this may be, it
obvious that there is more of
mind in the conduct of war, and of humanity in
its operations. Half the horrors of ancient war-
fare have vanished. (°) What is to stop the progress
here? 2. The tendencies of society have been,
and are, to limit war, and consequently to abolish
it ultimately. It cannot take place now in
numerous situations where it used to rage. The
formation of society stops individual hostilities.
Private war, once so general and destructive, is
abolished. In England once Baron warred upon
Baron, and castle against castle hoisted the flag
of defiance. Those combats have ceased, and
for ever. What rivers of blood have Scotch
and English shed in desperate struggles! From
all appearance, they have waged their last war
with each other. Had the United States of
America been, by different formation and cir-
cumstances, disunited kingdoms, or republics,
what incessant and bloody conflicts would have
deluged that continent! In this respect, the
tendency of small states to coalesce into larger,
and of large ones to a sort of federal union, is
auspicious to mankind. At present, all the great
powers of Europe are in alliance: this may be
only the coalition of governors. Supposing all
those governors to become the faithful guardians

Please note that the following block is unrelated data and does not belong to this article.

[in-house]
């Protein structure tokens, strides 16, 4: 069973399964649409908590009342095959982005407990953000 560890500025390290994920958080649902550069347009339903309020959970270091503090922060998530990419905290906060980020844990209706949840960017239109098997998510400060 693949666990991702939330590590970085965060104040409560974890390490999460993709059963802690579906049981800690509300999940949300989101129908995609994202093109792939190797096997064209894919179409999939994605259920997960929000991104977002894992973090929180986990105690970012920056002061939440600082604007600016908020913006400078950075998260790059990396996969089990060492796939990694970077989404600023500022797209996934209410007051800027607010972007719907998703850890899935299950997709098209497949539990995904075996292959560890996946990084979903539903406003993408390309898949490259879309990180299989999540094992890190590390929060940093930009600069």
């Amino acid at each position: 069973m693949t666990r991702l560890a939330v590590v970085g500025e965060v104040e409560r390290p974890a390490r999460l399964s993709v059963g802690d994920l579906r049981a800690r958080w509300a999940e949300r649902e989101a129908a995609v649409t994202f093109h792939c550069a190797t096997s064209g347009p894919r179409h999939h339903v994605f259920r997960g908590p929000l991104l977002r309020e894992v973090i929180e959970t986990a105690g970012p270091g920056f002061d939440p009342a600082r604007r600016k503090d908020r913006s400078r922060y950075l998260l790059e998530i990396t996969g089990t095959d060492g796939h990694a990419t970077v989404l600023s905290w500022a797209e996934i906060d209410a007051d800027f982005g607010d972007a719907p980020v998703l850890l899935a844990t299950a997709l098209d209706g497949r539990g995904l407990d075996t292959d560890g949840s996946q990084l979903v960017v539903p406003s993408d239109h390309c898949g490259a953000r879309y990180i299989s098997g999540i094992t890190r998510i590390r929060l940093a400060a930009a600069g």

of free nations, that union might remain-the
arbiter of national disputes, the congress of peace
and justice.

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The wide diffusion of knowledge and Christianity, which we have already seen good reason to anticipate, and the hope of which will be further confirmed by considerations to which we shall hereafter advert, encourages us to argue from the manifest guilt and folly of wars to their disuse and abolition. Let but the great majority become enlightened, and although certain classes of society may still be interested in exciting appeals to the sword, there can be no want of means to prevent the sacrifice of the general good to their vanity, avarice or madness. Wars may be divived, according to their causes, into four principal classes:

1. Wars for disputed sovereignty. The crown of England was long contested by the two houses of York and Lancaster. An historian, speaking of the battle of Tewkesbury, which seated Edward IV. on the throne, says, "This was the twelfth battle that had been fought in this fatal quarrel; and in these battles, and on the scaffold, above sixty princes of the royal family, above one half of the nobles and principal gentlemen, and above one hundred thousand of the common people, lost their lives." And what followed? The licentiousness of Edward, the usurpation of Richard, the grinding avarice of Henry VII., and the wanton tyranny of Henry VIII. Had the common people had common sense, would they not have left the houses, or the nobles, if